Inscribing a regular pentagon in a circle - and proving it

Scott E. Brodie

Constructions by straight-edge and compass of several regular polygons - the equilateral triangle, square, hexagon, and octagon, are familiar. Indeed, the construction of an equilateral triangle is the very first proposition in Euclid's Elements (I.1). Less well known is the surprisingly simple construction of a regular pentagon by the same methods. The construction and its verification give another illustration of how the Pythagorean Theorem is woven into the structure of geometry, even though there are no right angles in a pentagon. (A regular pentagon can also be modeled by flattening an overhand knot tied from a strip of uniform width.)

Start with a circle of radius $1$ (Figure 1).

Construct perpendicular diameters $AB$ and $CD.$ Bisect the radius $OB$ at $M.$ With center $M$ and radius $MC,$ draw an arc intersecting radius $OA$ at $N.$ I claim that $CN$ is the side of the regular pentagon inscribed in the circle.

To verify the construction, look first at the "star pentagram", a regular pentagon containing a five-pointed star inscribed within it (Figure 2). Consider the two diagonals radiating from a single vertex. These two diagonals enclose one side of the pentagon, forming an isosceles triangle (such as $CPQ$ in Figure 2).

The Greek geometers realized that this triangle demonstrates a property of "self-similarity" comparable to that of the better-known "golden rectangle": since the ray $PR$ bisects angle $CPQ,$ triangle $PQR$ is similar to the original triangle $CPQ.$ Thus $CP/PQ = PQ/RQ = PQ/(CP - PQ),$ or $PQ^{2} = CP(CP-PQ).$ Setting $CP = \phi \cdot PQ,$ we have $1 = \phi \cdot (\phi - 1) = \phi ^{2} - \phi .$ The quadratic formula yields $\displaystyle\frac{1+\sqrt{5}}{2}.$ The quantity \phi is known as the "golden ratio", and appears in disparate contexts in geometry and number theory.

Now return to the original construction (Figure 1). To compute the length of segment $CN,$ use the Pythagorean Theorem twice: $CM^{2} = 1+ 1/4$ but $ON = CM - 1/2;$ so $CN^{2} = 1 + (\sqrt{5/4}-1/2)^{2} = 5/2 - \sqrt{5}/2.$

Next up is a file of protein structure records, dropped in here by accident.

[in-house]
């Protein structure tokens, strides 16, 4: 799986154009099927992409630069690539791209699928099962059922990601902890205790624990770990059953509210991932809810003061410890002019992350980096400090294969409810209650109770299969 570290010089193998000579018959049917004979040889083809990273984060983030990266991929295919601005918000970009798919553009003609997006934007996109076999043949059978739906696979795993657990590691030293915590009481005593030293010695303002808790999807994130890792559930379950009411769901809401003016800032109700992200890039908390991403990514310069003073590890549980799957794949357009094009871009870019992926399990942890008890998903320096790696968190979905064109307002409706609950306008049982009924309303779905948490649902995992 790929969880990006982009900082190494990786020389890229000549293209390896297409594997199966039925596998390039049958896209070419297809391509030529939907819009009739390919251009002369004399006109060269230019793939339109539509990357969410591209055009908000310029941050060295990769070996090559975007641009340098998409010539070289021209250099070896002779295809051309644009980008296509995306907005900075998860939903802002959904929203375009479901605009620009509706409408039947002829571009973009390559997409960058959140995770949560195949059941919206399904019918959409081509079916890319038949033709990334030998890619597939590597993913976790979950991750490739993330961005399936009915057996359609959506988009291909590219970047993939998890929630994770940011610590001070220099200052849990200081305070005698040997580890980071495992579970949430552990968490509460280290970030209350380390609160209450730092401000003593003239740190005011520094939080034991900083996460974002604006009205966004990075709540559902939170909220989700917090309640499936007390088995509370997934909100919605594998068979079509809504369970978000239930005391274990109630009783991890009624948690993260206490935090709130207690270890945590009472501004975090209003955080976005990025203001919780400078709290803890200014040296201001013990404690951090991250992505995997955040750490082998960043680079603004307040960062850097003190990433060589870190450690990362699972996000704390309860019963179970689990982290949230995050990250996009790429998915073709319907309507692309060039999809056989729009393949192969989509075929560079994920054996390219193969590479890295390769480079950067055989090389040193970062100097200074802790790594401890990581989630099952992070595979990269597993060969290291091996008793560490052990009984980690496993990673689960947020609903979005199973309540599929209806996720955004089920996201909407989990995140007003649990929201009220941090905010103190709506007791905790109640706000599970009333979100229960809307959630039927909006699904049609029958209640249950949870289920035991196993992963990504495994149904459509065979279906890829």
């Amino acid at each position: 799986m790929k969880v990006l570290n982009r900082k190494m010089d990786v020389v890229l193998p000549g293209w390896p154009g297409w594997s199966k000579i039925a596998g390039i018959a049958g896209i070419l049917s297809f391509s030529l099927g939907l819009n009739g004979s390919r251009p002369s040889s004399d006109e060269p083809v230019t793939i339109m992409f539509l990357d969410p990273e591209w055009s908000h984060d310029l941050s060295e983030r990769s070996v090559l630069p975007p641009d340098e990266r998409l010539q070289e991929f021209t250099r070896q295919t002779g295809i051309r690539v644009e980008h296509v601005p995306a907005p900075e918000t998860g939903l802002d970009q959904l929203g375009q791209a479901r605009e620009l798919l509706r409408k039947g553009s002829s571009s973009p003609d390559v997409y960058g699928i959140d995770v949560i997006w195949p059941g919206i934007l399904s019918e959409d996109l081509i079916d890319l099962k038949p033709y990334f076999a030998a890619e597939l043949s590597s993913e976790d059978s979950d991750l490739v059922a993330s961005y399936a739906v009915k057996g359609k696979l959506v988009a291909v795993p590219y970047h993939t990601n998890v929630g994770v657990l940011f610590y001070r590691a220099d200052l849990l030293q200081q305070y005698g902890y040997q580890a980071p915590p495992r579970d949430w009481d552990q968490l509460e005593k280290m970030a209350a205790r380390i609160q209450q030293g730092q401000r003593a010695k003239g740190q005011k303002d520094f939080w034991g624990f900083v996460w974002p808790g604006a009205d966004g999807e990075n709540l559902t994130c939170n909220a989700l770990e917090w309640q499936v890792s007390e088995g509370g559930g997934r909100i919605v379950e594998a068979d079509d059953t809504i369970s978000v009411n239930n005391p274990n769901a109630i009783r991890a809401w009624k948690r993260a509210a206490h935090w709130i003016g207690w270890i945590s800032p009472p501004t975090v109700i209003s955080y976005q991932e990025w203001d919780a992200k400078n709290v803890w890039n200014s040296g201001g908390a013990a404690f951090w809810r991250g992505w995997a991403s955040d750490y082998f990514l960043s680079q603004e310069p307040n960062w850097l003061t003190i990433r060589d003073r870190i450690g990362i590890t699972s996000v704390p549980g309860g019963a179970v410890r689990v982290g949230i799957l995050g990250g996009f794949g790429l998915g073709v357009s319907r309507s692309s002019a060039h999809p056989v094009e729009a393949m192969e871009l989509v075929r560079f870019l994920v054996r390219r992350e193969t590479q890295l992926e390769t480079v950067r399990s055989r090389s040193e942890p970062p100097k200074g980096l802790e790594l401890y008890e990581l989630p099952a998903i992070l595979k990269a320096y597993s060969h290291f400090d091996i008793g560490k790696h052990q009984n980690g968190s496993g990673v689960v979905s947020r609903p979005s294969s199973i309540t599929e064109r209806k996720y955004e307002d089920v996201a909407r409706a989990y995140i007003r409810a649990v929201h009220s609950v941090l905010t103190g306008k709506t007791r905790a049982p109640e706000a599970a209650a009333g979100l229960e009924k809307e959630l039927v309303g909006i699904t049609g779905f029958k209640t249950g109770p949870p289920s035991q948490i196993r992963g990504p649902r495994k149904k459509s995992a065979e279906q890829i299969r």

On the other hand, let $s$ be the length of the side of the inscribed pentagon, $d$ the length of a diagonal, and $t$ the length of the segment $DQ$ in the figure (the side of a regular decagon inscribed in the same circle). We have $d = \phi s.$

But triangle $ODQ$ is similar to triangle $CPQ,$ so we have likewise $1 = \phi t.$

So far, we have two equations in the three variables $d,$ $s,$ and $t.$ Fortunately, the Pythagorean Theorem gives us a third equation: triangle $CDQ$ is inscribed in a semicircle, so angle $DQC$ is right, and $t^{2} + d^{2} = 4.$

Then $s = d / \phi = \phi ^{-1}\sqrt{4 - 1/\phi^{2}} = \sqrt{5/2-\sqrt{5}/2},$ QED.

Elegant as this construction is, this is not how it appears in Euclid's Elements. The construction is commonly attributed to another Greek mathematican Ptolemy who lived some 400 years later. Euclid's procedure (IV.11) is as follows: begin with a line segment divided by a point into two segments whose ratio is \phi (II.11). (Note how this construction bears a strong resemblance to the construction of the pentagon given above.) Next, construct an isosceles triangle with sides proportional to $\phi,$ $\phi,$ and $1$ (IV.10). Euclid notes that in such a triangle, the base angles are double the vertex angle. Inscribe a triangle similar to this one in a given circle (IV.2) . Now bisect the base angles of the inscribed triangle. The intersections of the bisecting rays with the circle, together with the vertices of the inscribed triangle, determine the desired pentagon.

(This construction is easily implementable by paper folding. Also, there is also an elegant 19th century Japanese construction of the regular pentagon.)